This is the story about how Rhythms of Life became Rhythms for Life.

Rhythms for Life is much more than a book.

Although the book Rhythms for Life bears my name, it is a project that involved multiple stakeholders and it came to fruition through collaboration. I applied the concepts of design thinking to develop the prototype of the book. After years of using the prototype, the final version was written. I then applied Kotter’s change theory and dialogue education to develop a supporting workbook.

An iterative process of development.

Multiple stakeholders

The Concept

A common challenge in the church is empowering people to grow spiritually. In the summer of 2017, I met with the staff of St. Peter’s Fireside to explore how to help people become more intentional in their spiritual formation. Together, we decided to look backward before looking forward. The monastic movement encouraged communities of monks to live by a rule for life: a set of communal disciplines and practices.

We asked, What would it look like if people at St. Peter’s Fireside lived by a rule for life? And, What if they developed a rule of life in tandem with a process of self-reflection? This would allow practices and disciples to be anchored by a clear purpose: to become who God made us to be.

Next, the team identified key themes for self-reflection: identity, gifts and talents, values, and purpose. After these initial meetings, I collaborated with two staff members to write short drafts for each topic.

The First Prototype

One month later, I met again with the staff of St. Peter’s Fireside to review our drafts. We quickly realized that our project had expanded beyond our intention. We had the workings of a short book. We invited the whole staff to read the draft and offer feedback. After revisions, we concluded that a book alone would not bridge the gap of helping people become more intentional in their spiritual formation. We turned to Dialogue Education as a theory and created accompanying worksheets as achievable-based outcomes designed to help bring mind, heart, and feet together.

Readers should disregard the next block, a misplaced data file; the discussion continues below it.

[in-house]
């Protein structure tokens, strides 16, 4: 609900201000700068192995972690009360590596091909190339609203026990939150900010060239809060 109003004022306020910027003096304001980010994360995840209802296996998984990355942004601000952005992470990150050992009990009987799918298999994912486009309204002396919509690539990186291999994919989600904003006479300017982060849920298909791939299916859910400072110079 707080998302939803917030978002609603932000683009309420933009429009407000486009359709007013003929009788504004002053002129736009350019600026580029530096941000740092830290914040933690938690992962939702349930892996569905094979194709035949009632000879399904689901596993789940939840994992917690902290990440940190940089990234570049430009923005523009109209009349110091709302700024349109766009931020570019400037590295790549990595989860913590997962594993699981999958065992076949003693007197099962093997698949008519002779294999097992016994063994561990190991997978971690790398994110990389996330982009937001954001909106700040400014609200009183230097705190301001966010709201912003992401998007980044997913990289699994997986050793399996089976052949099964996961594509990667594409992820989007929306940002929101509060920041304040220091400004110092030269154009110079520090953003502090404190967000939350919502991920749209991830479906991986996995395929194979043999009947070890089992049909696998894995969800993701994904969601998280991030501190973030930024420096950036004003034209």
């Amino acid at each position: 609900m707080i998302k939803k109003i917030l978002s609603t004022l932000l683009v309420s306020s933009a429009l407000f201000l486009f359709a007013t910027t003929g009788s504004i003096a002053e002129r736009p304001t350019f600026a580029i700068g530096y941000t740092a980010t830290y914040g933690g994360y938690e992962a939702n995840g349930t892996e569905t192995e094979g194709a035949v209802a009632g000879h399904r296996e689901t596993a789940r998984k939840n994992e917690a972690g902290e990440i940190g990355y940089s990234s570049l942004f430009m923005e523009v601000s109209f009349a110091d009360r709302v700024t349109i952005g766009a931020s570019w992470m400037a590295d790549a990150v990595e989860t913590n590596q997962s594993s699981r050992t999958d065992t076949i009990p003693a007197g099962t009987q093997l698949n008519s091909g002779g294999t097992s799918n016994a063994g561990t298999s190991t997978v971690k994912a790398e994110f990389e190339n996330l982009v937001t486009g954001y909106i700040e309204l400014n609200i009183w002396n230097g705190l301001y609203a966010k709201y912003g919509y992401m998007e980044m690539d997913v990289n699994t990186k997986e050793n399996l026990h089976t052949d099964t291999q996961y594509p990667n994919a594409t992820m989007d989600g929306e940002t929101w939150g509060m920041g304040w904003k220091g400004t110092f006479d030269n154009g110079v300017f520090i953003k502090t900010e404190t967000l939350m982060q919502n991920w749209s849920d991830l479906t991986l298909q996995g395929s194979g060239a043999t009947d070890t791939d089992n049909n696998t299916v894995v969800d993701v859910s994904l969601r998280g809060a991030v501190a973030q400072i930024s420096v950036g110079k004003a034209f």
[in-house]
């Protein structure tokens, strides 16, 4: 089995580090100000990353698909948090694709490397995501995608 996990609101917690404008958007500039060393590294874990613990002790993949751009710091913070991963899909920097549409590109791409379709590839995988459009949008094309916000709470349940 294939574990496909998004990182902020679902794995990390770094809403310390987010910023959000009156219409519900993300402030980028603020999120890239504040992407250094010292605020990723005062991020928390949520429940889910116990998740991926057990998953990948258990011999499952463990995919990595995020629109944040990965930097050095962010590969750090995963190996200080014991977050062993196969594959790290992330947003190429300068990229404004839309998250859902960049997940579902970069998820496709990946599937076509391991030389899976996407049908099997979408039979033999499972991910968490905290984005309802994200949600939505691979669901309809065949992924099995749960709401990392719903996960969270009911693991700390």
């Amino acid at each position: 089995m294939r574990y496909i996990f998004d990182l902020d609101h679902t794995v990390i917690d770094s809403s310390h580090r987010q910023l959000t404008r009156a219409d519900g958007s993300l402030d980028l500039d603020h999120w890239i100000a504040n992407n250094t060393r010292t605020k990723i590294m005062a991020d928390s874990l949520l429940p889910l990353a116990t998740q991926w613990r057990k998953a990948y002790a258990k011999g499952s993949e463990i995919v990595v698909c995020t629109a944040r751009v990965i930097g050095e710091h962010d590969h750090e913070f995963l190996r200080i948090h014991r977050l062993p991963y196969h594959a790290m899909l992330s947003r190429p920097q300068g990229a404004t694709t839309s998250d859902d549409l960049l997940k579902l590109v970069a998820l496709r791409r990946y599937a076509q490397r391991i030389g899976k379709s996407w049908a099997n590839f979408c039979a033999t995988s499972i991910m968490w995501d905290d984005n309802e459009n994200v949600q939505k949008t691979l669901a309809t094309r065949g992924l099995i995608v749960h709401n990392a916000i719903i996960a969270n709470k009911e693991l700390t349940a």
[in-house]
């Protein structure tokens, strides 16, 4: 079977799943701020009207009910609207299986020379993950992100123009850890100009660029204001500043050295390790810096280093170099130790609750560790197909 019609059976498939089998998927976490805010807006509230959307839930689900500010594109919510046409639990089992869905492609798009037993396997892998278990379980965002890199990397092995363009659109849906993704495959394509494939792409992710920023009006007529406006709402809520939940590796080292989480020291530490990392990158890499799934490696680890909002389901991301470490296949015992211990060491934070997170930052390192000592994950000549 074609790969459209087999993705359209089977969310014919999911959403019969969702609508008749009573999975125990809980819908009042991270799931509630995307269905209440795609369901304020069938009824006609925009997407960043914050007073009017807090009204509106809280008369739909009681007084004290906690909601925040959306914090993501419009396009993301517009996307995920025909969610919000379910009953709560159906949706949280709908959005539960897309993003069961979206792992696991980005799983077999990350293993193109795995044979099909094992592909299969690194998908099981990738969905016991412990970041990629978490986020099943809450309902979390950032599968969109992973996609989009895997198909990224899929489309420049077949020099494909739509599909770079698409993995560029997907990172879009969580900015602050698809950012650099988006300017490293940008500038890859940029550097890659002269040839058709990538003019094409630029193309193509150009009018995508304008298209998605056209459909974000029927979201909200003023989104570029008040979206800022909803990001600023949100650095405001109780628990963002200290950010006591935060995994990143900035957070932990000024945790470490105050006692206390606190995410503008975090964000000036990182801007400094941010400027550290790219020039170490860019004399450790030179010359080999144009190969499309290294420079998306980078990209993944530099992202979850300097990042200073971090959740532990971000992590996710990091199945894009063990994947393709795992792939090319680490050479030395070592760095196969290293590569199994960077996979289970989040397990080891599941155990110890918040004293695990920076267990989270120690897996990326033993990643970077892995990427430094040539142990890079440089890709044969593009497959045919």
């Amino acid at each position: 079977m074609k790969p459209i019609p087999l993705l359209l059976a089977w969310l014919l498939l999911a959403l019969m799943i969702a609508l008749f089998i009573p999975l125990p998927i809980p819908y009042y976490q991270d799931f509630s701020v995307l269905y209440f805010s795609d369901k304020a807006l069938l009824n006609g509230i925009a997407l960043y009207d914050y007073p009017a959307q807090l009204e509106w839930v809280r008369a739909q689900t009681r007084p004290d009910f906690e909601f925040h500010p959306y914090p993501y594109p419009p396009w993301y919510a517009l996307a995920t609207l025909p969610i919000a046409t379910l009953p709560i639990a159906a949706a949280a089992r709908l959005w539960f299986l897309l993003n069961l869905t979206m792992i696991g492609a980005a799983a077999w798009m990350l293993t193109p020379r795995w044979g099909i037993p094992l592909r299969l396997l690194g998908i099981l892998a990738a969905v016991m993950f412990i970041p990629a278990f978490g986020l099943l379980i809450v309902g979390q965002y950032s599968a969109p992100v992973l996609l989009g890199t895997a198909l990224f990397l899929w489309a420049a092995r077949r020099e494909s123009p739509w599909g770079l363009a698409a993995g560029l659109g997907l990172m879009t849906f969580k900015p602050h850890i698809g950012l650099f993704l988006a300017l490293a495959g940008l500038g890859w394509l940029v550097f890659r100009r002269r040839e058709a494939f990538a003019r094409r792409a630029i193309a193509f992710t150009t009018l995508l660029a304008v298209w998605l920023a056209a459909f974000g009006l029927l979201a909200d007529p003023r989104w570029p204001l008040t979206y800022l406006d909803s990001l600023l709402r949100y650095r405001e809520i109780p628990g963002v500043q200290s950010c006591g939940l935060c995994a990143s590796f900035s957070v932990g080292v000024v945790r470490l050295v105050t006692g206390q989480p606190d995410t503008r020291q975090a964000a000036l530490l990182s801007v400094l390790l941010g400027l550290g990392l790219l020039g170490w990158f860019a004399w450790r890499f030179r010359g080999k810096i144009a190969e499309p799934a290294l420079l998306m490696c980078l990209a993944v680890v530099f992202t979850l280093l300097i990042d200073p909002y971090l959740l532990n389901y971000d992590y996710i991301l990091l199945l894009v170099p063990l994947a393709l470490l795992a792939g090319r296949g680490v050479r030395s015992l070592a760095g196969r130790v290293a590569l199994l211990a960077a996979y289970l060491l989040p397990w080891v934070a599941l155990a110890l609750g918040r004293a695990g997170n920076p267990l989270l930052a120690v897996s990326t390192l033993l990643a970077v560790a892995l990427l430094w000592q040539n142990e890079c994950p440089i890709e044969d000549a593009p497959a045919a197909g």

Once we finalized the content, we had produced a 115 page book/workbook. We printed a high quality draft to prototype with a beta test group. In the fall of 2017, we brought together a group of 22 people to work through the book and worksheets over a weekend. Afterward, they competed a survey designed to solicit critical feedback. The survey produced 77 pages of data and illuminated strengths and weakness in the prototype. Afterward, we entered into another round of content and worksheet revisions before self-publishing the book for the people of St. Peter’s Fireside.

Rhythms of Life

In the spring of 2018, I designed and released Rhythms of Life.

The book featured artwork by a local artist, Kate White.

However, we did not want to hand out books for people to complete on their own. Instead, we developed a short retreat designed for busy urbanites. Over the course of one-and-a-half days, participants would read aloud and work through the worksheets together. We hosted these retreats on a regular basis over the next two years.

The Second Prototype

Early into the release of Rhythms of Life, Redeemer City to City contacted me about producing a version to be used in their global network. After testing Rhythms of Life in three global cohorts and receiving feedback from Redeemer City to City, I produced another version of Rhythms of Life intended for an audience beyond St. Peter’s Fireside.

After submitting this revised version, the team at Redeemer City to City suggested shopping the book to publishers. We partnered with InterVarsity Press. However, this partnership produced further revisions and changes. First, IVP wanted a single author rather than a multi-author book. This required that I rewrite all the content. They also asked for the second half of the book to be expanded. The result is that I rewrote the book from my perspective and integrated insights and stories from years of using the content within St. Peter’s Fireside.

Rhythms for Life

In 2020, InterVarsity Press released Rhythms for Life.

Rhythms Together

The expanded version of Rhythms for Life made our previous deployment strategy obsolete. A new question arose, How do we deploy Rhythms for Life in the most formative way possible?

I turned to Kotter’s model of change and formed a guiding coalition. This group was composed of ( …).

We were also awarded a Grant from Forum for Theological Education which allowed us to produce supporting videos for the accompanying workbook. These videos feature people who have internalized the principles of Rhythms for Life providing an example of embodiment.

Rhythms Together (iPhone)

The Case Study

Pilot Groups …